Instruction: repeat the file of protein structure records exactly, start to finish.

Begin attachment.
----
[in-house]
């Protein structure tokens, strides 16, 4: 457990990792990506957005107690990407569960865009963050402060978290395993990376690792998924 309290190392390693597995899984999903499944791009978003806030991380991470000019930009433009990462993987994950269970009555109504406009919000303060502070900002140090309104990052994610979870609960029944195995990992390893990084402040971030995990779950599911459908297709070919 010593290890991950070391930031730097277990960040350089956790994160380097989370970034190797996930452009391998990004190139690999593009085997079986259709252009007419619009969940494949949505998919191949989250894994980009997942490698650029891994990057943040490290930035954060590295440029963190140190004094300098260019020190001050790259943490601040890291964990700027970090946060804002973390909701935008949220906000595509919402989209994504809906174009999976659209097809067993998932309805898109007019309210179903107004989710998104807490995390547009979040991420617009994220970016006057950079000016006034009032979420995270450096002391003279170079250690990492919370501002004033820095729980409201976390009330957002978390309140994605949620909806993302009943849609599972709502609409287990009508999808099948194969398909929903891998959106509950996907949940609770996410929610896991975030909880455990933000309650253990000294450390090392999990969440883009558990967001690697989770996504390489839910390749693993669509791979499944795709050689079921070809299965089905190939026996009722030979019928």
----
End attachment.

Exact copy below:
[in-house]
């Protein structure tokens, strides 16, 4: 457990990792990506957005107690990407569960865009963050402060978290395993990376690792998924 309290190392390693597995899984999903499944791009978003806030991380991470000019930009433009990462993987994950269970009555109504406009919000303060502070900002140090309104990052994610979870609960029944195995990992390893990084402040971030995990779950599911459908297709070919 010593290890991950070391930031730097277990960040350089956790994160380097989370970034190797996930452009391998990004190139690999593009085997079986259709252009007419619009969940494949949505998919191949989250894994980009997942490698650029891994990057943040490290930035954060590295440029963190140190004094300098260019020190001050790259943490601040890291964990700027970090946060804002973390909701935008949220906000595509919402989209994504809906174009999976659209097809067993998932309805898109007019309210179903107004989710998104807490995390547009979040991420617009994220970016006057950079000016006034009032979420995270450096002391003279170079250690990492919370501002004033820095729980409201976390009330957002978390309140994605949620909806993302009943849609599972709502609409287990009508999808099948194969398909929903891998959106509950996907949940609770996410929610896991975030909880455990933000309650253990000294450390090392999990969440883009558990967001690697989770996504390489839910390749693993669509791979499944795709050689079921070809299965089905190939026996009722030979019928």